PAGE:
However, the most striking effect is produced by the big cascade flowing out of a krater perched in the middle of the exedra. Jets of water were activated whenever unsuspecting people walked under the arcades. Behind the exedra rises an artificial mountain, with three alcoves holding statues of the Sibylla of Tibur with her son Melicerte (1568) and the river divinities Erculaneo and Anio. To the west is its counterpart, the Fountain of Rome (Rometta) built in 1567-70.

The Fontana del Bicchierone (Fountain of the Great Glass), built according to a design by Bernini (1660-61) was added to the decoration of the central longitudinal axis in the 17th century. This fountain is in the shape of a serrated chalice, from which a high jet of water falls into a conch shell. During this period the large pergola at the original entrance to the villa was also replaced by the Rotunda of the Cypresses (c . 1640), a circular area adorned with four small fountains and surrounded by ancient cypress trees.

Villa d’Este

There are two world heritage sites in the town of Tivoli, located outside of Rome. Both sites are also historic villas, but the similarities between the two end there.

The Villa d’Este is a Renaissance villa created by the Cardinal Ippolito II d’Este, it was created to impress other curial figures in his bid to one day become pope. (he failed) The villa is best known for its numerous and elaborate fountains which can be found all over the property. The fountains were all run on gravity and remain so to this day.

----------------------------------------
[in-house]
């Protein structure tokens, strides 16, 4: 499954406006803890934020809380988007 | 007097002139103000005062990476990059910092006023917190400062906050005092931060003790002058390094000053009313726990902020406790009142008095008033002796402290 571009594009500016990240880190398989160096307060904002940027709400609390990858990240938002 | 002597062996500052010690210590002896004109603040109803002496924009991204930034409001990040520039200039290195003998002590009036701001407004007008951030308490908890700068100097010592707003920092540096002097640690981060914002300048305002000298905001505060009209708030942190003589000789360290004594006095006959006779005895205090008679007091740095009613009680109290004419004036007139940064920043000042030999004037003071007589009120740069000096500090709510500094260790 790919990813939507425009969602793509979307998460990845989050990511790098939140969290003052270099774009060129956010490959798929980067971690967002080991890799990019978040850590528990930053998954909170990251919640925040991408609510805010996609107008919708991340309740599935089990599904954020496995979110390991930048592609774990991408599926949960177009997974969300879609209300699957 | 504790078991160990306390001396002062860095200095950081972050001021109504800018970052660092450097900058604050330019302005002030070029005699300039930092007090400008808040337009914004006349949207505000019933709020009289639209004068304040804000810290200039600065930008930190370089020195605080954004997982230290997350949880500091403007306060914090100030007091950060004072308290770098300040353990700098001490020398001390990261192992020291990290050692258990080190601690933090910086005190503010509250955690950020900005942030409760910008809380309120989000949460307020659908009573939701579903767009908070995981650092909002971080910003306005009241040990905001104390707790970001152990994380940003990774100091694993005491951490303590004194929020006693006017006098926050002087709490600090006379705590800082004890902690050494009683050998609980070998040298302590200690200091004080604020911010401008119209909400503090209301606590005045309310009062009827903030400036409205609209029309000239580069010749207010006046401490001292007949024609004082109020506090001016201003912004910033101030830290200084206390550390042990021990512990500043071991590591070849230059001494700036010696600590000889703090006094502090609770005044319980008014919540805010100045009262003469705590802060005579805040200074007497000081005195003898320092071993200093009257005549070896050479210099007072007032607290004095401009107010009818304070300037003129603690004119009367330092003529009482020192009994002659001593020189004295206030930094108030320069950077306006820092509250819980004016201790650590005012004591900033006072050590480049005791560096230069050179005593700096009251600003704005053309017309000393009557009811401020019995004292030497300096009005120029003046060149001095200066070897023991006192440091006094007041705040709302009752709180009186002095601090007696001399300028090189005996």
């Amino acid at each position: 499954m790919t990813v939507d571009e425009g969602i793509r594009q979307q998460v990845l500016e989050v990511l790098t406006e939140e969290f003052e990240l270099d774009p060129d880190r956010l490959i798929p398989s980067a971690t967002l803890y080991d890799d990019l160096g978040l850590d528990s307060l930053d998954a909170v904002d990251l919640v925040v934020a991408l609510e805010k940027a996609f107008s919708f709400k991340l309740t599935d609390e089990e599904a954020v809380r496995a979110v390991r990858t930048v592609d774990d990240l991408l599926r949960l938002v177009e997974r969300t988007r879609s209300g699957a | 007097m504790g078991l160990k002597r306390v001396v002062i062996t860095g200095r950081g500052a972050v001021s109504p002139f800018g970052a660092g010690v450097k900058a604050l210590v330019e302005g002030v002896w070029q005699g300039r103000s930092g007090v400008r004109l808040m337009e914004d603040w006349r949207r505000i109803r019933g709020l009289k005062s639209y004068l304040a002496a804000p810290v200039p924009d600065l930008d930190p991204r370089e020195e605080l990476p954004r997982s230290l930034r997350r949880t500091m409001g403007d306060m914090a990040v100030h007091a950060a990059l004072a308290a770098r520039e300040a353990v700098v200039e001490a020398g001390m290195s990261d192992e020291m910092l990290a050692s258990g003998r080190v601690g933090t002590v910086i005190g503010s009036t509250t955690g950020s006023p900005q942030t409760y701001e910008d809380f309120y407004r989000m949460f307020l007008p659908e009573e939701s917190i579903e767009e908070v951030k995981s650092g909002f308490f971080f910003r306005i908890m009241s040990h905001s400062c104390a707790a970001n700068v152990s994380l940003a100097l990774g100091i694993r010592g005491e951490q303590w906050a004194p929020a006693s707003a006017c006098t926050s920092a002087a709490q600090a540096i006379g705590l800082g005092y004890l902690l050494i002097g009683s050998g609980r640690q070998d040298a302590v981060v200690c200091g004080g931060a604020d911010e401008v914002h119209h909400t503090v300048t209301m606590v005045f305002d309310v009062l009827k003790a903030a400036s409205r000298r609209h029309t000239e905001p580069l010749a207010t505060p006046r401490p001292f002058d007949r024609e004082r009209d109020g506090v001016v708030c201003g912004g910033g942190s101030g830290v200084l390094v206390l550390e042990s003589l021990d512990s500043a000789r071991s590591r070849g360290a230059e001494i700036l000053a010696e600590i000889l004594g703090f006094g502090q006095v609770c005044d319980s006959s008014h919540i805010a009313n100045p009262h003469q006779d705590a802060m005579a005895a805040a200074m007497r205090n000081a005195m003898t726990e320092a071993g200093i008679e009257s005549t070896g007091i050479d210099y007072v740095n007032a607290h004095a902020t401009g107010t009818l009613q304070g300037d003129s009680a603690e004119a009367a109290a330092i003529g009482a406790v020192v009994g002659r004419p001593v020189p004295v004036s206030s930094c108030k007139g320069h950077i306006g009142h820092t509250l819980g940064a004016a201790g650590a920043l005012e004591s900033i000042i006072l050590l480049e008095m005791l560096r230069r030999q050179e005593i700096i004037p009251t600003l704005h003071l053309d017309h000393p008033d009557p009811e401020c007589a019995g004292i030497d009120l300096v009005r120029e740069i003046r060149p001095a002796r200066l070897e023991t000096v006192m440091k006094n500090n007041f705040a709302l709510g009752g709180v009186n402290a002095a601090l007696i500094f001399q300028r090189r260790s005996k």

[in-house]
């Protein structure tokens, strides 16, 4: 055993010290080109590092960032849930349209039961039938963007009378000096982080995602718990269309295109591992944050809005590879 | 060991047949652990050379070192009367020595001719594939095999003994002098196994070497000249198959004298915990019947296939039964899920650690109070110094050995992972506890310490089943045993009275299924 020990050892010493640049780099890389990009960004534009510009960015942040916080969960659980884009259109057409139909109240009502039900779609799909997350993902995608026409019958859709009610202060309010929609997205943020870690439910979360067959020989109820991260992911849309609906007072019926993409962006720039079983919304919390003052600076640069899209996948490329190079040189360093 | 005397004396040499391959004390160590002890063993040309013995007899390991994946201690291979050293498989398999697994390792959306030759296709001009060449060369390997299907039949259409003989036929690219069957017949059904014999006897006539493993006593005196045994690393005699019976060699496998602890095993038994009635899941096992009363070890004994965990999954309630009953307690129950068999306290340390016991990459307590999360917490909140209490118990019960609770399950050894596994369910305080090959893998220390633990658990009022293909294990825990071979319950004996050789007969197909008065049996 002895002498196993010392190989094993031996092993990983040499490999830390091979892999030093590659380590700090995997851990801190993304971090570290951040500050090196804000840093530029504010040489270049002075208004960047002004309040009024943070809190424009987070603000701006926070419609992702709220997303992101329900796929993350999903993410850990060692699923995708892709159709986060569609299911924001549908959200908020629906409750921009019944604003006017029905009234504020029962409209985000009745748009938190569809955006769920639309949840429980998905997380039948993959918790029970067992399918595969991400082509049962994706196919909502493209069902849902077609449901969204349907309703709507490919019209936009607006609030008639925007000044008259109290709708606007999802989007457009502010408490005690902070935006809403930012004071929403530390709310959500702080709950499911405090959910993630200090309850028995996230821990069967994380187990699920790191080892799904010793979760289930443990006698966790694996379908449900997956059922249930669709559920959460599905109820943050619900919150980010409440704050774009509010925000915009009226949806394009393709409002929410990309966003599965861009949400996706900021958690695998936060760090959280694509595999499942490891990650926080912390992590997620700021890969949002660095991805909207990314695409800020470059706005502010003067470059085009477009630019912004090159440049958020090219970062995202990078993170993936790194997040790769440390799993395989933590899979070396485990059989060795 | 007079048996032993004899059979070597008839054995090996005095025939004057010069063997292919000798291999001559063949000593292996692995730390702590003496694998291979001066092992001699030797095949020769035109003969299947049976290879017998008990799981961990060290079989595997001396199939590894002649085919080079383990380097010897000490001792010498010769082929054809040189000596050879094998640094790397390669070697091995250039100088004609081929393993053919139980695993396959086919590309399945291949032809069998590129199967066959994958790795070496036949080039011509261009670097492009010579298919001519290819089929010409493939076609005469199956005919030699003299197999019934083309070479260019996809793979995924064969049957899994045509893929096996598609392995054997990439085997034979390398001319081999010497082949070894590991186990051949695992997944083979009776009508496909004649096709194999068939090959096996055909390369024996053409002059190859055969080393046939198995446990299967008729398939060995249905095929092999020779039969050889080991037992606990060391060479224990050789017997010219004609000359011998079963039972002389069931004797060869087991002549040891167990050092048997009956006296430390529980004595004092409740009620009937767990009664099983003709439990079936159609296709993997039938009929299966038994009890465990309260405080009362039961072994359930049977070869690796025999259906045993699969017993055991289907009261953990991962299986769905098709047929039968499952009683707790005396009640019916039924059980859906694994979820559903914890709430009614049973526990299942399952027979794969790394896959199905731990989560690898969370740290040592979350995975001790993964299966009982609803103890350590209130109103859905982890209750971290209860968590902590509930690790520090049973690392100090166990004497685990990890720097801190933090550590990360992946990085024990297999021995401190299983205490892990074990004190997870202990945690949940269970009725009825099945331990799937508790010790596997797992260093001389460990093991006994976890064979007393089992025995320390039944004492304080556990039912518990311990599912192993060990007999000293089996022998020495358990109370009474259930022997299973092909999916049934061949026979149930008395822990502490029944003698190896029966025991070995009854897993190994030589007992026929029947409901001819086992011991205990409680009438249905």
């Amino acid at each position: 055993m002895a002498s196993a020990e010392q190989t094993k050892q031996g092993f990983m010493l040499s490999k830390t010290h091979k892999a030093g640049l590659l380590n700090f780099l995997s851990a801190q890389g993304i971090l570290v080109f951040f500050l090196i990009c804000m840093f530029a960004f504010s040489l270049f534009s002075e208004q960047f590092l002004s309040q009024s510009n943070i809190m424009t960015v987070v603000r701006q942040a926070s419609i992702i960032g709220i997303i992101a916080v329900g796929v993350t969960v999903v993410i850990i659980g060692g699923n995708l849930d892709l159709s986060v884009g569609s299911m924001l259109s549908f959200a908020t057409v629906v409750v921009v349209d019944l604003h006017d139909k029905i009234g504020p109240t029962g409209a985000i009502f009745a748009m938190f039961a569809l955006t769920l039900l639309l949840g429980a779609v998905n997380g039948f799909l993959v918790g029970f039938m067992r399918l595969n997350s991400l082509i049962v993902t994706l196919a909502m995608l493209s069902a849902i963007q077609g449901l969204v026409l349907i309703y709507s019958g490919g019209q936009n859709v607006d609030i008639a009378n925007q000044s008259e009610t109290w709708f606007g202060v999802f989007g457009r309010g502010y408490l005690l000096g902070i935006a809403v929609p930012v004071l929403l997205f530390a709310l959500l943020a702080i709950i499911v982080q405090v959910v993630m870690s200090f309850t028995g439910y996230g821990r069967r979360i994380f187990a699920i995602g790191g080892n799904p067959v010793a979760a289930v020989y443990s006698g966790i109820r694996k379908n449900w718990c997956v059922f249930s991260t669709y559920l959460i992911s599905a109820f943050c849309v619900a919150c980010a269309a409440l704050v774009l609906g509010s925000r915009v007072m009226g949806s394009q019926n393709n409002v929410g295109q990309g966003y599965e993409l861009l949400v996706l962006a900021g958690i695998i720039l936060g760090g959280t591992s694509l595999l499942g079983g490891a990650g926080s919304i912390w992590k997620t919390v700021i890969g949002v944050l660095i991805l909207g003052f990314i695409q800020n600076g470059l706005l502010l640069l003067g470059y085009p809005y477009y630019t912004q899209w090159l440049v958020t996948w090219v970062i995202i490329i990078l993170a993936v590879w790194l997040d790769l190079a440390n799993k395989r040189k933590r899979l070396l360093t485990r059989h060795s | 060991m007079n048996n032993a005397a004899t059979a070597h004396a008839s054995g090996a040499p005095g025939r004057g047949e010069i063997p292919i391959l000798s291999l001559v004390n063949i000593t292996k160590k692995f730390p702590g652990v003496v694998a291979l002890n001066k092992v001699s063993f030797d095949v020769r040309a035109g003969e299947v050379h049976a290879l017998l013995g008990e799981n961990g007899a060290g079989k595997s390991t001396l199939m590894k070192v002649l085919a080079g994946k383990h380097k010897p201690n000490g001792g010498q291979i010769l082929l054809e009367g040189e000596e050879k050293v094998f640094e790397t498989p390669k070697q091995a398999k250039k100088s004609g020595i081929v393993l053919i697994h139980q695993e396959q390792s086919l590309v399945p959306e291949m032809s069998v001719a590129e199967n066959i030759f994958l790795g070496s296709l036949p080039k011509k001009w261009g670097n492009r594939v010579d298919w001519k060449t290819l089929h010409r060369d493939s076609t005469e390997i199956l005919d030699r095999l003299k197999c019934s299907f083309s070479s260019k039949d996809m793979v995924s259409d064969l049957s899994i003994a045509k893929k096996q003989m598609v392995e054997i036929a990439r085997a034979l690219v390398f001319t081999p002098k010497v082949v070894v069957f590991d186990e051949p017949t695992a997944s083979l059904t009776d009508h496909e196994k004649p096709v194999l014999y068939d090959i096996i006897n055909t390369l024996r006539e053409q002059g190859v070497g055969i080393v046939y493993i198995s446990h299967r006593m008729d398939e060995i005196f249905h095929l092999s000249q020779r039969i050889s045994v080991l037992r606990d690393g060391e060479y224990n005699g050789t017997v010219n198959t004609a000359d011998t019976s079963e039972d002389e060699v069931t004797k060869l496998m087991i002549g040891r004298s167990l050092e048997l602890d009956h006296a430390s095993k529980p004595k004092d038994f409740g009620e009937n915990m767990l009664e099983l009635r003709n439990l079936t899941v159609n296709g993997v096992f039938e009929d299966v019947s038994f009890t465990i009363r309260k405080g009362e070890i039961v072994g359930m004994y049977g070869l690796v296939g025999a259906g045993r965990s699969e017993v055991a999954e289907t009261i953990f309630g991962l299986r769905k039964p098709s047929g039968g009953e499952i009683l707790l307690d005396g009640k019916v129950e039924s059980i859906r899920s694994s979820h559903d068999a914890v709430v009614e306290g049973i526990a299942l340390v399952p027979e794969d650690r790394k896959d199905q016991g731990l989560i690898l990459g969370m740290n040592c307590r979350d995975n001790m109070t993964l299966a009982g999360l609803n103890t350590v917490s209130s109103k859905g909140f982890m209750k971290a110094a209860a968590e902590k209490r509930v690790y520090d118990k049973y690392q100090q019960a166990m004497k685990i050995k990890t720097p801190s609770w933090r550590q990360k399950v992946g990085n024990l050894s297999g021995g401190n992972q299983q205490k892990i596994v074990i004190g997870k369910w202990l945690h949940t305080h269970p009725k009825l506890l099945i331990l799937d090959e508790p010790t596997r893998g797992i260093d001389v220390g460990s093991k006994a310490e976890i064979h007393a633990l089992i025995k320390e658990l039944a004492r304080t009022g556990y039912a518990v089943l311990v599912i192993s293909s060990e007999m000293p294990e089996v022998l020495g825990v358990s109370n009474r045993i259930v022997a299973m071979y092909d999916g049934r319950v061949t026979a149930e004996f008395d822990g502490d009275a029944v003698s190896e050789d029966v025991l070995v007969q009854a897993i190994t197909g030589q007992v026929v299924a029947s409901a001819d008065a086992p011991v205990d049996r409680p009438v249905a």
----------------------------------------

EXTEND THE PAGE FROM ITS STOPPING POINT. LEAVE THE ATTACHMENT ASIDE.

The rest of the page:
Of the two world heritage villas in Tivoli, the Villa d’Este is by far the more popular attraction, mainly because of the fountains. There are bits of the property that are in need of renovation, but for the most part, it is in good shape.

The one connection between the Villa d’Este and Hadrian’s Villa is that Hadrian’s Villa was looted for materials that were used in the creation of Villa d’Este. Much of the marble at the site was taken from the nearby Roman ruins.

The villa is only a 30-45 min drive from Rome in good traffic. There is also a train and bus service which will take you to Tivoli. The villa is near the center of town and is adjacent to the cathedral. Plan about 90 minutes for a full tour of the site.


Villa d’Este

Villa d’Este is a cultural UNESCO World Heritage Site in Italy. It is a 16th century villa located in Tivoli that was inscribed by UNESCO in 2001. This UNESCO site is best known for its terraced hillside garden that features Italian Renaissance style. In addition, the garden is built with numerous fountains that add a sense of elegance and luxury to this villa’s garden.

Today, Villa d’Este has been converted into an Italian state museum. It is also recognized as the triumph of Baroque as it is one of the best examples of Baroque style.

About Villa d’Este

There are two components to Villa d’Este that is recognized by UNESCO: the Villa and the Gardens and Fountains. In order to gain a better understanding of the extent of this UNESCO site’s grandeur and cultural heritage, it is important to look into each component.

The Villa

Villa d’Este